"Rahula, all those priests and contemplatives in the course of the past who purified their bodily acts, verbal acts, and mental acts, did it through repeated reflection on their bodily acts, verbal acts, and mental acts in just this way.

"All those priests and contemplatives in the course of the future who will purify their bodily acts, verbal acts, and mental acts, will do it through repeated reflection on their bodily acts, verbal acts, and mental acts in just this way.

"All those priests and contemplatives at present who purify their bodily acts, verbal acts, and mental acts, do it through repeated reflection on their bodily acts, verbal acts, and mental acts in just this way.

"Therefore, Rahula, you should train yourself: 'I will purify my bodily acts through repeated reflection. I will purify my verbal acts through repeated reflection. I will purify my mental acts through repeated reflection.' That is how you should train yourself."

That is what the Blessed One said. Gratified, Ven. Rahula delighted in the Blessed One's words.

— MN 61

Whether King Asoka selected these texts on his own or had the advice of his mentor, Ven. Moggaliputta-tissa, no one knows. Still it is possible to derive from them a conception of Dhamma of which Asoka approved, whether or not it originated with him.

One of the main points of this selection is that Dhamma is a quality of a person, rather than of doctrines or ideas. The central passage in the selection, and its only extended poem — The Sage — paints an idealized picture of the Dhamma as embodied in the deeds, words, and attitudes of the person who practices it. Only if the Dhamma finds concrete expression in people's lives will it last.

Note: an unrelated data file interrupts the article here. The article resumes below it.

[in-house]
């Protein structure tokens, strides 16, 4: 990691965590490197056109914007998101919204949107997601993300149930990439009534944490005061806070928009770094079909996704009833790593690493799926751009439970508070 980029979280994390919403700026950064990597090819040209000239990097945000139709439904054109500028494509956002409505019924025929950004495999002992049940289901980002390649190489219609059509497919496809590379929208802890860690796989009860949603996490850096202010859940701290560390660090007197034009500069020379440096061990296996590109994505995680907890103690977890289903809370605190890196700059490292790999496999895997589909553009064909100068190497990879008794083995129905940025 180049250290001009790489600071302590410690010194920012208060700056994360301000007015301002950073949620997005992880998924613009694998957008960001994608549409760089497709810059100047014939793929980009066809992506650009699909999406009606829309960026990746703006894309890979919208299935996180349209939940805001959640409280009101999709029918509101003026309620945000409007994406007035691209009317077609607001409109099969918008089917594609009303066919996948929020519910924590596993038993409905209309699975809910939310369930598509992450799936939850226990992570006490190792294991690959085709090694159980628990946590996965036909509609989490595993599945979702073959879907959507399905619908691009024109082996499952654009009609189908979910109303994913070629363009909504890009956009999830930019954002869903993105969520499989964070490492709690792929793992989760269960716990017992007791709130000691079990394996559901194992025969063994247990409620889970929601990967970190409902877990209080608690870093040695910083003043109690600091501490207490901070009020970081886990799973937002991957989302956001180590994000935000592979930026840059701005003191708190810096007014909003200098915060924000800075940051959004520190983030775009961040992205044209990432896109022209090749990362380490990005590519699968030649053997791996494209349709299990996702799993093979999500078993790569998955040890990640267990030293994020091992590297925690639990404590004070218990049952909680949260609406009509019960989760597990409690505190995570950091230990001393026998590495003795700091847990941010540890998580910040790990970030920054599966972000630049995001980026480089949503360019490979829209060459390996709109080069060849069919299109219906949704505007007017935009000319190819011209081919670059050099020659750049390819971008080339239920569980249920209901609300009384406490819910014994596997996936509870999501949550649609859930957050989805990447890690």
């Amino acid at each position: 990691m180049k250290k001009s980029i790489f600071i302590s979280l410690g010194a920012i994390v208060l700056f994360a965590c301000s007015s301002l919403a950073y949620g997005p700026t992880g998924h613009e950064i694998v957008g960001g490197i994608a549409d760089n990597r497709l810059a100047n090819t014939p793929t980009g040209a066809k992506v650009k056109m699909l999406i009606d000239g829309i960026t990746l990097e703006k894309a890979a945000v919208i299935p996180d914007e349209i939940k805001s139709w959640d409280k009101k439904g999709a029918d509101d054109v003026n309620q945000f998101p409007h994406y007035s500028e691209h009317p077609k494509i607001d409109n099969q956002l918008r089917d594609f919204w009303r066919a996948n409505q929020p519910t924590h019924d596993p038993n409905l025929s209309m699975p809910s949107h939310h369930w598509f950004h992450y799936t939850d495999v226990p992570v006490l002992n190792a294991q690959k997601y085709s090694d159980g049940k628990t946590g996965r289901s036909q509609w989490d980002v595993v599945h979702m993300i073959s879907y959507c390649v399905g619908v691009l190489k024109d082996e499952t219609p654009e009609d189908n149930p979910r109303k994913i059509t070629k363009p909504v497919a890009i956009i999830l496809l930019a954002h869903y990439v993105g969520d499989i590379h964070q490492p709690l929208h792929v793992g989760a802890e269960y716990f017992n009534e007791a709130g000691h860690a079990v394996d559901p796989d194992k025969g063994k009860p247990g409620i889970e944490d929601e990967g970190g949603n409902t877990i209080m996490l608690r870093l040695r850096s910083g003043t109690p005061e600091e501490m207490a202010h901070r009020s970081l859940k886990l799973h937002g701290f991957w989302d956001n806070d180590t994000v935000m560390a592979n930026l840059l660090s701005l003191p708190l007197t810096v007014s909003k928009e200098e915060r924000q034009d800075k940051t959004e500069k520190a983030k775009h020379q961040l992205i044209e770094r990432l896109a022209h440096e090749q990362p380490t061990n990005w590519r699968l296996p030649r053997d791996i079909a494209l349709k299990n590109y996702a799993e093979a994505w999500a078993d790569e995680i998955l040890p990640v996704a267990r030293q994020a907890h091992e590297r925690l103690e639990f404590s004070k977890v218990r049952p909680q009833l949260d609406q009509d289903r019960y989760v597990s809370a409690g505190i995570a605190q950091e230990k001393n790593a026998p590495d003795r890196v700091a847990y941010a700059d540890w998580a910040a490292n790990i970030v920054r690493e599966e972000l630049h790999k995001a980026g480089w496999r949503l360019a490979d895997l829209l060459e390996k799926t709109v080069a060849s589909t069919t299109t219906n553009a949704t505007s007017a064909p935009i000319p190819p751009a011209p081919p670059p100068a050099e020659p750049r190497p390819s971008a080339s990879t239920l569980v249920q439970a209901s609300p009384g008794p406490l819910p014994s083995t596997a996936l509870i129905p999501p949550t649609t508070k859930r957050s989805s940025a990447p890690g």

The selection also shows something of the educational strategy Asoka might have had his Dhamma officials use in teaching his populace — Buddhist and non-Buddhist — to make the Dhamma a reality in their lives. The texts are not listed in random order. Instead, they follow a pattern to impress on their listeners first that the ideals of the Dhamma are timeless and well-tested, and that there is a need to realize them as quickly as possible. Then they analyze the ideal, present a picture of it in action, and end with the basic principles for putting it into practice.

The title of the first passage — the Vinaya samukase — is explained in the Commentary as follows: "Samukase" means that the principles are innately true, established of their own accord. Whether or not a Buddha arises to point them out, they are true in and of themselves.

The second passage, The Traditions of the Noble Ones, brings in the perspective of time that is to provide a recurring theme throughout Asoka's selections. It looks back to the past to show how venerable, time-tested, and pure the traditions of the Dhamma are. It plays on the notion of the traditions of a noble family — unadulterated, not open to criticism or suspicion — that were so important in ancient India. It even plays on words: The traditions of a family were supposed to enable those who followed them to conquer their enemies (ari), while the noble traditions taught by the Buddha enable one to overcome one's true enemy, displeasure (arati) in the mind.

Turning from the past to look at the future, the third set of selections — the four discourses on future dangers — presents a warning. The practice of the Dhamma should not be put off to a later date, because there is no certainty that the future will provide any opportunities for practice. First, there are the dangers of death, aging, illness, famine, and social turmoil in one's own life. Secondly, there are the dangers of degeneracy in the religion, when those who are supposed to practice it ignore the noble traditions and teachings, and instead do many unseemly, inappropriate things simply for the sake of material comfort. The point of this set of passages, of course, is to give a sense of urgency to one's practice, so that one will make the effort to take advantage of the teachings while one can.

The Sage, taking up the theme of danger, goes on to present an ideal of inner safety in the present tense, an ideal already embodied in the lives of those who have practiced the religion in full. It shows the actions and attitudes of one who finds his happiness not in relationships — and the home-building and food-raising they entail (all of which in Buddhism are viewed as symbolic of the round of death and rebirth) — but instead in the peace that comes in living a solitary life, subsisting on whatever food one may receive as alms, free to meditate in the wilderness.